YOU READ IT HERE FIRST: Bergenfield officials have violated state regulations by not obtaining the necessary permits to clear dozens of trees and do other work connected with the construction of a recreation center at Whittaker Park — and must cease immediately, the state DEP says in a violation notice that stops the controversial project in its tracks.
State officials have given Bergenfield officials until May 17 to apply for the necessary permit or submit a plan “to restore the site to its pre-disturbance condition,” according to the violation notice, a copy of which was obtained by CLIFFVIEW PILOT.
They also have until this Saturday to provide a written explanation “of the corrective measures you have taken or will take to achieve compliance,” wrote Armand Perez, the regional supervisor for the DEP’s Bureau of Coastal Land Use Compliance and Enforcement.Residents have been fighting the work being done to erect the 13,000-square-foot, pre-fabricated rec center in a residential buffer zone of Mezler’s Creek at 10-acre Whittaker Park.
The decision “may not be appealed or contested,” he added.
Fines “may be assessed on a daily basis” if Bergenfield doesn’t comply, Perez also says in the notice, sent to Mayor Timothy J. Driscoll and to the borough Council, clerk and attorney.
Residents have been fighting the work being done to erect the 13,000-square-foot, pre-fabricated Community Center Gym at the end of Willow Street, 10 feet from the adjacent property line, in what had been a 50-foot residential green buffer.
To place the building there, an existing garage and child’s playground that were just outside that buffer also needed to be removed.
Before a March 20 public hearing on the project, the existing garage and playground were ordered dismantled and trees cut.
Without site plans or a flood hazard permit, the borough proceeded with construction ner Metzler’s Creek of a new two-story garage — the focus of the state DEP’s attention.
Trees also were cut down to make way for a macadam parking area without a site or stormwater management plan.
As residents pointed out, the work has proceeded even though the borough Council hasn’t yet voted on a zoning change for the Green Acres parkland from outdoor recreation to indoor recreation.
Under state law, the vote cannot take place before June 18th.
Residents have attended council meetings the past several months to make their objections known – not only to the project itself but to the way it’s been handled, accusing borough officials of making back-room deals and ignoring genuine concerns over flooding, increased traffic and the overall environmental impact.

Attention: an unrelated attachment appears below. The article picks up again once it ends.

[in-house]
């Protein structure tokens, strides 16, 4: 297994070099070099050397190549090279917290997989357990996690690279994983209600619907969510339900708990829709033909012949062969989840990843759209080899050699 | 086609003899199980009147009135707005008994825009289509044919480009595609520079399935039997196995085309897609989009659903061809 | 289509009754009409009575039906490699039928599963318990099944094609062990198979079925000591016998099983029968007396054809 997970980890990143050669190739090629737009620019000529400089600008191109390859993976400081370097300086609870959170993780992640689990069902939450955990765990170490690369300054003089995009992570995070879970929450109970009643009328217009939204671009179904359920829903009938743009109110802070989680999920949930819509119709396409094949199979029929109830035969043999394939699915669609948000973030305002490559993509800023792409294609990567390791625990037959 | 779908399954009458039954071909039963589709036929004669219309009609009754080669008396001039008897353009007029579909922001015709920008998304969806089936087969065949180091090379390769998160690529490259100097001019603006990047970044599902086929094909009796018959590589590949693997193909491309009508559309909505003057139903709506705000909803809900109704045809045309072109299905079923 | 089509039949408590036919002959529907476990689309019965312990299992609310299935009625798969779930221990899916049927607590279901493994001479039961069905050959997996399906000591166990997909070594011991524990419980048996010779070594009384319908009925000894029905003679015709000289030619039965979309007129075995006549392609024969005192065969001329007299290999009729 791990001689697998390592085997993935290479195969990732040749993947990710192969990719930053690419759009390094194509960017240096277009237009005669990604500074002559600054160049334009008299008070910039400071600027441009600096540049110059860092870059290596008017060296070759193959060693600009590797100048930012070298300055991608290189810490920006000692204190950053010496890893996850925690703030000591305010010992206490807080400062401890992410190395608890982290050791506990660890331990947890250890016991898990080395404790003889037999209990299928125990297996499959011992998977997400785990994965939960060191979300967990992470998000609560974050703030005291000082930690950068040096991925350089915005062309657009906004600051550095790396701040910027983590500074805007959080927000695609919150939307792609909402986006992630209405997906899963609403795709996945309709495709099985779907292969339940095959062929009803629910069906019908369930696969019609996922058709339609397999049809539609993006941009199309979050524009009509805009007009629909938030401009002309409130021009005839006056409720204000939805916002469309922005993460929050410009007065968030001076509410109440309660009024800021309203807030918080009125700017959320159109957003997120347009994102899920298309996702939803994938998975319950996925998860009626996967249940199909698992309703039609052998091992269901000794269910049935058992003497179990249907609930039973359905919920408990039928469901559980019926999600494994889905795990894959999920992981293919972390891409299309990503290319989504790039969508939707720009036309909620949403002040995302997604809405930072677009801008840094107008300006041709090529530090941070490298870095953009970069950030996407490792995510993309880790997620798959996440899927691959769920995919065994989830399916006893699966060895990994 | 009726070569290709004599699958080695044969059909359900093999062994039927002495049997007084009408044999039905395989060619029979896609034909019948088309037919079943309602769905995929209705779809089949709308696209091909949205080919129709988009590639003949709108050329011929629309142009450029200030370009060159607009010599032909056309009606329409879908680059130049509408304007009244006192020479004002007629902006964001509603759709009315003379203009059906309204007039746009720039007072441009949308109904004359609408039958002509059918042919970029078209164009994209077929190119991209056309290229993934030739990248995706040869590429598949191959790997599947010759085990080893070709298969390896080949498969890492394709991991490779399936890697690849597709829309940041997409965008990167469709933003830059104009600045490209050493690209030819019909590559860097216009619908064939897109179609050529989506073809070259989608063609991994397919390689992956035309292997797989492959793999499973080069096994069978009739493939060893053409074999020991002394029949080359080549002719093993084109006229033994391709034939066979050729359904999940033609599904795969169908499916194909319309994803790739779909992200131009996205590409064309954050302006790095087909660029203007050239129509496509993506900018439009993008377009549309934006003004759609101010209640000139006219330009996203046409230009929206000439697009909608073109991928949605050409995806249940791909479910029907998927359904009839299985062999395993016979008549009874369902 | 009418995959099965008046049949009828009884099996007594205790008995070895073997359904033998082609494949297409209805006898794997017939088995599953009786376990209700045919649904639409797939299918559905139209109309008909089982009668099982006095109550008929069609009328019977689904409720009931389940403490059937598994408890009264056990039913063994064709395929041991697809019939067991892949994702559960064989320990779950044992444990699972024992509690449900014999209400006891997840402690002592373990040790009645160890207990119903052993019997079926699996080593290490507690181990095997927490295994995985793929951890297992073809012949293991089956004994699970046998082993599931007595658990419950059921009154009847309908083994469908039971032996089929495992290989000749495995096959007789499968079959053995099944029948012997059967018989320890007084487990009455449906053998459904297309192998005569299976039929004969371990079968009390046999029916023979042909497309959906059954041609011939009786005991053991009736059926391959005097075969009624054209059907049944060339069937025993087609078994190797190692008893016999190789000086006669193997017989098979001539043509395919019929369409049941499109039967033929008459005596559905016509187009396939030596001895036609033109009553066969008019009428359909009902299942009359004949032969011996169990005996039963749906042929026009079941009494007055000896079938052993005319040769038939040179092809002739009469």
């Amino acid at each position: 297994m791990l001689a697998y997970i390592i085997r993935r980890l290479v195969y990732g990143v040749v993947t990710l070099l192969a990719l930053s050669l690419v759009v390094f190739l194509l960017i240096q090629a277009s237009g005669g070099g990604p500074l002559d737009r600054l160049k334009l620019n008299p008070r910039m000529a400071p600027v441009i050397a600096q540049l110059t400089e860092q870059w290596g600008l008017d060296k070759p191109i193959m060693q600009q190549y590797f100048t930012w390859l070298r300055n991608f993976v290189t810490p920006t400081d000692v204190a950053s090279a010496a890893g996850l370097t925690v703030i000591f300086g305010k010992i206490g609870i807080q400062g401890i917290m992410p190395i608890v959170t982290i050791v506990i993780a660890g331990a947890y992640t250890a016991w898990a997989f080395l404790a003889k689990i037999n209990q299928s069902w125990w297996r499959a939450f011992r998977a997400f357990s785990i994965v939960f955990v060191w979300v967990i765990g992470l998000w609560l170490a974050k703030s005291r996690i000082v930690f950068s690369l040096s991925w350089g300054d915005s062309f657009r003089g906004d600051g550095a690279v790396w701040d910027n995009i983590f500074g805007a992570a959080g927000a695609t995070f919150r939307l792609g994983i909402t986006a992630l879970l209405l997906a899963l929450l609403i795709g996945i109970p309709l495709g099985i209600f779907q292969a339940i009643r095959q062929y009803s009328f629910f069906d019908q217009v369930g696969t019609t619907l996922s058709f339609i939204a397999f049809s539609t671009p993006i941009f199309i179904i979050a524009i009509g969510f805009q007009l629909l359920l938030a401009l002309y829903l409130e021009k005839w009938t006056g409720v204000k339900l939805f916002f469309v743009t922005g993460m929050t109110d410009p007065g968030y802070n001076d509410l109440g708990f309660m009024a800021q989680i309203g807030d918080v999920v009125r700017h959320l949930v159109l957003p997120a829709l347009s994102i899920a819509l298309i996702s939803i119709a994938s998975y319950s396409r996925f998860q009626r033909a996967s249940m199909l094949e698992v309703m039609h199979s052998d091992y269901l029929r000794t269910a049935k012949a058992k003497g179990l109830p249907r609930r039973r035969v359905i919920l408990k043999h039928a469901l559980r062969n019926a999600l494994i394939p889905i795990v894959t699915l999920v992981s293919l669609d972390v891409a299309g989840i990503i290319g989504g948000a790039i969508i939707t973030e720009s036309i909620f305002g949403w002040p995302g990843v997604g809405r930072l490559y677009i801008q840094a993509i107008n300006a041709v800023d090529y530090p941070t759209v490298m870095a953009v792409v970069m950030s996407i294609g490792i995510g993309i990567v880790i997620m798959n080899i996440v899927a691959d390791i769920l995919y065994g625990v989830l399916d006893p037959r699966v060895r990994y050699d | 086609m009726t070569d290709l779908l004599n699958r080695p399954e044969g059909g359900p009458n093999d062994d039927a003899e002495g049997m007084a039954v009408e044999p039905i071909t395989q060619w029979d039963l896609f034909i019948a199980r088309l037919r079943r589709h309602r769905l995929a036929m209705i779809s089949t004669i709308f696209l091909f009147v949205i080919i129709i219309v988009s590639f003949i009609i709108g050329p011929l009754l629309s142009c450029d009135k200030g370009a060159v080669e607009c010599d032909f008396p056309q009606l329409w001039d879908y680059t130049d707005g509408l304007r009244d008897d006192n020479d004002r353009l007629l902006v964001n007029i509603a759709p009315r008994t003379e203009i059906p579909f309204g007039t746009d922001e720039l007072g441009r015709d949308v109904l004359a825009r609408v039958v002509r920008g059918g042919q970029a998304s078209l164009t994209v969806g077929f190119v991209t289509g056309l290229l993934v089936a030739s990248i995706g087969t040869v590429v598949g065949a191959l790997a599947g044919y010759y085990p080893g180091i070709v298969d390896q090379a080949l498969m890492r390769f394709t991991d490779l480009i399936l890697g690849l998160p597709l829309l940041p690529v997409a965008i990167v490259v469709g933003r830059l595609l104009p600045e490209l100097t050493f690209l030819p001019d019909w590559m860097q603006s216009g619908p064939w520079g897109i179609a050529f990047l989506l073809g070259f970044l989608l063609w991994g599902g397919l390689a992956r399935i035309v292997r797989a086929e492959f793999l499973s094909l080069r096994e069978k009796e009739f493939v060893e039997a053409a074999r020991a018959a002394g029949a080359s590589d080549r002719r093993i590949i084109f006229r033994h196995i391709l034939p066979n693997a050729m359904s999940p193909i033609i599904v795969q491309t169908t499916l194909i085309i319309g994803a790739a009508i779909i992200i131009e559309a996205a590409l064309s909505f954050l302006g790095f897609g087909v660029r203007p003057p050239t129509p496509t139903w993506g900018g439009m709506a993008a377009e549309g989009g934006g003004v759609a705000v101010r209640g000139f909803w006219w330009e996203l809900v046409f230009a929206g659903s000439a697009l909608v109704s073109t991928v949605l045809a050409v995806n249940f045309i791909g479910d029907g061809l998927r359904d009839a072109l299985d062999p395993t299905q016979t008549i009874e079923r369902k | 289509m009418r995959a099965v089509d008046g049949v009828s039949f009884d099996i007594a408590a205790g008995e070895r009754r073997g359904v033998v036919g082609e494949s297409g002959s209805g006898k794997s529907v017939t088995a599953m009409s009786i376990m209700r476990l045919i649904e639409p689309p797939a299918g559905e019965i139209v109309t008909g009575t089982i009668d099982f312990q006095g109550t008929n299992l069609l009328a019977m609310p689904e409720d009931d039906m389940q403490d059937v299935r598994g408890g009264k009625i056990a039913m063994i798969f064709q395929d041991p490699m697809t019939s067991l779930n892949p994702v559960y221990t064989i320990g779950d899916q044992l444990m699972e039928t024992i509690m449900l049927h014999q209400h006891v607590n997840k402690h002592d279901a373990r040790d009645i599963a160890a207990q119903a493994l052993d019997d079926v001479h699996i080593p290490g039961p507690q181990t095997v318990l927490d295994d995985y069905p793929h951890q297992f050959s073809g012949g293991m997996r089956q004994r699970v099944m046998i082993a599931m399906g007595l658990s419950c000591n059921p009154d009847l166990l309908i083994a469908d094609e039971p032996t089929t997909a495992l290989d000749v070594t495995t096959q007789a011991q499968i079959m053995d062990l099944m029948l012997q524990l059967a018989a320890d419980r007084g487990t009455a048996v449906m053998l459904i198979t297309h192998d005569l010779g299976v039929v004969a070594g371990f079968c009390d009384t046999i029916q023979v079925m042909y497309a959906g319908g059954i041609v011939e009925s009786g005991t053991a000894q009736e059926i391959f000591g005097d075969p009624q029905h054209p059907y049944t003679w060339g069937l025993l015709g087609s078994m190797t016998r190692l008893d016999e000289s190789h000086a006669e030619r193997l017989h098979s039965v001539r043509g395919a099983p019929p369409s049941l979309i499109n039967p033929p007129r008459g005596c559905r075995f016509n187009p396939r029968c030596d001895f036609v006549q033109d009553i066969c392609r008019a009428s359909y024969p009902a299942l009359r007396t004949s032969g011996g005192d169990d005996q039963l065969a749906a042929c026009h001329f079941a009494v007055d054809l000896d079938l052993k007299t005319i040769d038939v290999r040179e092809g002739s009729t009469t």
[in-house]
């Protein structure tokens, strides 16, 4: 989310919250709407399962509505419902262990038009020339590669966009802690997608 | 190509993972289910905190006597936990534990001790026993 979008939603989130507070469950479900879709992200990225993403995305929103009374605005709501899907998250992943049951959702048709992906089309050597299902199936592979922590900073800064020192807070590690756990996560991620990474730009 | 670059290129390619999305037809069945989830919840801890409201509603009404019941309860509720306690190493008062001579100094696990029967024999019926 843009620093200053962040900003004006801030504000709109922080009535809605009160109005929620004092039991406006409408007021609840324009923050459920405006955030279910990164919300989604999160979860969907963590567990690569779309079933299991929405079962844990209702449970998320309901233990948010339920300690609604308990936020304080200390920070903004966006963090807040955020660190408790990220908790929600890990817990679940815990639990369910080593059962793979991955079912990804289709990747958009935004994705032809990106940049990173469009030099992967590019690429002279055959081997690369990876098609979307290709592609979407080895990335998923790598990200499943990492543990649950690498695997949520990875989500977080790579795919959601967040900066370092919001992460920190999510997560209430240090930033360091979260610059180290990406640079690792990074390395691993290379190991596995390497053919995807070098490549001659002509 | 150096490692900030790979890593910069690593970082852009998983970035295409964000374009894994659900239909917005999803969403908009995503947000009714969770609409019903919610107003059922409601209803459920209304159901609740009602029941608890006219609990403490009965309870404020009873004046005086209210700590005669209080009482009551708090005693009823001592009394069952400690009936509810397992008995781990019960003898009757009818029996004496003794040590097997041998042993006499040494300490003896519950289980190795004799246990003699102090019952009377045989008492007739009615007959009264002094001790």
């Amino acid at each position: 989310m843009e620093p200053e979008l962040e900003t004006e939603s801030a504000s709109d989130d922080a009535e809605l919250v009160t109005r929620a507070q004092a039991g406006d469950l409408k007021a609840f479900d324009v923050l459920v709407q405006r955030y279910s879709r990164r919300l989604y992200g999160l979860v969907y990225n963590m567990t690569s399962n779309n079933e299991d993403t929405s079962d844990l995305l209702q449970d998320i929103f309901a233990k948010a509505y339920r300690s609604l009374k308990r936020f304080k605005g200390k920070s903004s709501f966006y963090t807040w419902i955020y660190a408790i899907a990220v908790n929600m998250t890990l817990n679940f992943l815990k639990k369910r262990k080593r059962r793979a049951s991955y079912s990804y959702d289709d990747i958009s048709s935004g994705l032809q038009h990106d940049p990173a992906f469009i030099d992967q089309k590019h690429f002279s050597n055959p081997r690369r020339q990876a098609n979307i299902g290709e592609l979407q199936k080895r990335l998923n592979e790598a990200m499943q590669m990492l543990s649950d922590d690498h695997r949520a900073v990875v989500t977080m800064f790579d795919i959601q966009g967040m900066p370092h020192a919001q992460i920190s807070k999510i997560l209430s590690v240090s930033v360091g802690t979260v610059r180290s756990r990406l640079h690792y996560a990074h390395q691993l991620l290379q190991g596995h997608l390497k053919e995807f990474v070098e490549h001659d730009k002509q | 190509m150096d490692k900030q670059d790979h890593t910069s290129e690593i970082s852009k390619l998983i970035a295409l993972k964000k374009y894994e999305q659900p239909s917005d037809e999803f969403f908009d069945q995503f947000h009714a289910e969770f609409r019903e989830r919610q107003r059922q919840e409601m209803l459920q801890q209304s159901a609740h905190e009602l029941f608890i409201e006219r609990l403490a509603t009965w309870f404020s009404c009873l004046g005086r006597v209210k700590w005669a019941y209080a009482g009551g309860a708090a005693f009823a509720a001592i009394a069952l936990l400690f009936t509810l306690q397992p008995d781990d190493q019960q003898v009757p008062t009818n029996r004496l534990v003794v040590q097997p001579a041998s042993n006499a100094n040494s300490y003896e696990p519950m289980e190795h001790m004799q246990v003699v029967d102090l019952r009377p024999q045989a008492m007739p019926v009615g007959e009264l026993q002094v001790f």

They have channeled their anger at Councilman Robert Gillman, a Democrat running for re-election, who is the current president of the Police Athletic League, which leases Whittaker Park.
Gillman ordered the existing garage and playground dismantled and trees cut before the March 20 public hearing, they note.
Thirty trees were cleared in March with many more marked to be cut, and other work subsequently was done without permits, public hearings or plans.
An attempt to address residents’ concerns over flooding and pedestrian safety — the formation of a committee to explore alternative sites — was immediately withdrawn from a work session agenda, opponents said.
Studies have shown that a detention basin is needed in that area to cope with current flooding. Clearing so many trees and changing the area’s parkland use will only make matters worse for those nearby, including the historic Baptist Cemetery, residents say. Then there’s the cost of operating the center, which they say can’t possibly be supported by PAL dues and fees alone.
So far, residents say, three different locations around the park and two different buffers were disturbed or destroyed to relocate a garage on the site and to create more parking for the new recreation center before the public hearing even took place.
The residents now are hoping the DEP’s involvement will convince borough officials to move the Community Center Gym to another site.
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